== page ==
• The most common hazards come from sitting at a computer for long periods.
  • Bad posture is one of the most common issues identified in a DSE risk assessment, and can result in severe back, neck, shoulder or arm pain, or worse, spine disorders.
  • Severe headaches are another common problem and are caused by long periods in front of a screen or screen glare.

Computer screens aren’t the only cause, though, slouching over a phone, tablet and other smaller devices can also harm your employees over the long term. By looking at how an employee uses the screen, the DSE assessment will qualify the risk. The goal is to identify potential hazards and assess the severity of potential harm to those who may be affected — before taking action to reduce the risk.

What is a DSE report?

What are the benefits? – The DSE assessment is designed to provide advice and guidance on a number of issues including demonstrating to the DSE user:

the risks from DSE work; the importance of good posture and changing position; how to adjust furniture to help avoid risks; organising the workplace to avoid awkward or frequently repeated stretching movements; avoiding reflections and glare on or around the screen; organising work for activity changes or breaks if necessary; and who to contact for help and to report problems or symptoms.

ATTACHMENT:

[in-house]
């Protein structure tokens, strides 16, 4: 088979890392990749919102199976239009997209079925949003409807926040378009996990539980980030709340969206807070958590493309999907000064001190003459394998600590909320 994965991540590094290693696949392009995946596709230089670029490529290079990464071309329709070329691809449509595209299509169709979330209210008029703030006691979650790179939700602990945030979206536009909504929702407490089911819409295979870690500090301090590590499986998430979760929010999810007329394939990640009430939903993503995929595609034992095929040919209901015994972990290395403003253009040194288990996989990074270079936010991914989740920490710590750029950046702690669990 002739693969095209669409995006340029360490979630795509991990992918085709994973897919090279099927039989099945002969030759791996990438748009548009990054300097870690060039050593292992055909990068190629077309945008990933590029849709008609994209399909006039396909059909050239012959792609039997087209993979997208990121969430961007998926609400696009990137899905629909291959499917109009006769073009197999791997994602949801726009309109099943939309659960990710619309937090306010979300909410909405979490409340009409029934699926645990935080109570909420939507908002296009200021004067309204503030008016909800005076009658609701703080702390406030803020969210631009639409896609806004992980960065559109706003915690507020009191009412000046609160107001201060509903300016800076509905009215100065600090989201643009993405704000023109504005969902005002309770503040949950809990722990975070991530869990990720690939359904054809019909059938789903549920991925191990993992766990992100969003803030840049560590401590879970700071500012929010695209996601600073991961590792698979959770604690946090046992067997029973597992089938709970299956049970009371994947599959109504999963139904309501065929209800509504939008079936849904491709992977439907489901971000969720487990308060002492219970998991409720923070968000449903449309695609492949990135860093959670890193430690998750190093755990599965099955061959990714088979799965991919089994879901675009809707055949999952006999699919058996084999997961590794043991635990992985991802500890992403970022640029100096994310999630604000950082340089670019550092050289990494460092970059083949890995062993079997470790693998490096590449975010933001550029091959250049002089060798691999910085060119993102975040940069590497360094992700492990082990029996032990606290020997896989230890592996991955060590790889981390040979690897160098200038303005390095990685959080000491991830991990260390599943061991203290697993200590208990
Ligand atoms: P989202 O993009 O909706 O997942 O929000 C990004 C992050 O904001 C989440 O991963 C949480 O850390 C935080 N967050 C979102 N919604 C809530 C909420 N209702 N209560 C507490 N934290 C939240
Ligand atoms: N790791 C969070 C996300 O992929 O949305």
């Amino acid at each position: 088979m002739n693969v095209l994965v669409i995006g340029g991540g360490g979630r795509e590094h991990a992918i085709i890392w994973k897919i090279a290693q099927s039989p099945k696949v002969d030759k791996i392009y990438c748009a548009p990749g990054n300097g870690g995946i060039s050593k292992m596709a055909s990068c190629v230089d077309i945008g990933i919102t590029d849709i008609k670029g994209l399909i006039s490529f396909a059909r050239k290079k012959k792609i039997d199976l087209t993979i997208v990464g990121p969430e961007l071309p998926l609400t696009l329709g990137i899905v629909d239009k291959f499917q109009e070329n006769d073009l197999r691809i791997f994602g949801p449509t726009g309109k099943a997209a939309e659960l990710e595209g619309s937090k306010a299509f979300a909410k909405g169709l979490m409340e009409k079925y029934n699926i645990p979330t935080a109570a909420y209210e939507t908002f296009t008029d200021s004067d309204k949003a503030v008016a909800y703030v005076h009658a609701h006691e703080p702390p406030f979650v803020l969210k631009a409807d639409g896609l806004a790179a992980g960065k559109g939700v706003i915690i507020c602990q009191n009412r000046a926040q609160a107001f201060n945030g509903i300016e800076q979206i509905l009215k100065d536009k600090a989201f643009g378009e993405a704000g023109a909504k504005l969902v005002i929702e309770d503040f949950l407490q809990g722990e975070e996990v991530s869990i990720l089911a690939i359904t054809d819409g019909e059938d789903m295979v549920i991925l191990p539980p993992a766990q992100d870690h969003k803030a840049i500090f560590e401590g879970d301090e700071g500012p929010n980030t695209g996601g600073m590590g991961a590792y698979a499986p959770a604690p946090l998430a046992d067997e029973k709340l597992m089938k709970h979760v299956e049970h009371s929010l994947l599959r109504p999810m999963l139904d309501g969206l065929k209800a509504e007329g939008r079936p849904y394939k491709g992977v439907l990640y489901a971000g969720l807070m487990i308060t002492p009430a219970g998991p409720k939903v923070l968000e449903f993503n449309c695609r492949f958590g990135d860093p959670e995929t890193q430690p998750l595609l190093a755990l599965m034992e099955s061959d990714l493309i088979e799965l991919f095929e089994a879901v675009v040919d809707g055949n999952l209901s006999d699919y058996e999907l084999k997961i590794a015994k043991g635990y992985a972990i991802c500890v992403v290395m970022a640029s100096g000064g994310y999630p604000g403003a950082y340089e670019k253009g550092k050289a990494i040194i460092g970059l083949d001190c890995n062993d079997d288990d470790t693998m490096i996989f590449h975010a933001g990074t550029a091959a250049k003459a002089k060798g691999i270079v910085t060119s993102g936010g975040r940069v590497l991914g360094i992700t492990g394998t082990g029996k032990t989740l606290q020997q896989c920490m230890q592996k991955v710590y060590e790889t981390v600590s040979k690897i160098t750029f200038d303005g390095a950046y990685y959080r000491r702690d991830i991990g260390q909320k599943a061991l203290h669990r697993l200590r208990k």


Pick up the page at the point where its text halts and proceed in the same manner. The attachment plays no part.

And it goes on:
The DSE Assessment and Report are designed to reduce the risk of DSE-related health impacts for the individual such as repetitive strain injuries, upper limb disorders, stress and eye strain. Business benefits include reduced employee absence, improved employee motivation, and peace of mind that legal obligations are met.

What does DSE stand for in ergonomics?

Display screen equipment (DSE) users – If you use display screen equipment (DSE) to do your work for continuous periods of more than 1 hour per day, you are considered a DSE user.

How many sections make up the HSE DSE workstation Assessment?

Display screen equipment (DSE) workstation checklist This checklist can be used by employers who need to comply with the Health and Safety (Display Screen Equipment) Regulations 1992. It can be used as an aid to risk assessment and to help comply with the Schedule to the Regulations.

What is a DSE compliant chair?

Office chairs are required to be adjustable for height and have an adjustable backrest for height and tilt. These features allow the backrest to be adjusted to support the natural curvature of the lower back, which in turn aids correct overall body posture.

When should you review your DSE risk assessment?

Review and update. – DSE regulations state that an assessment should be completed on a regular basis. Most companies do this once a year and you should consider any changes that may have occurred to the DSE. Take into account any new equipment, employee feedback or new team members.

  • DSE risk assessments are an important aspect of ensuring your employees are safe and comfortable.
  • Routine risk assessments are also key to making sure that any potential hazards are identified early and mitigated to avoid any negative consequences.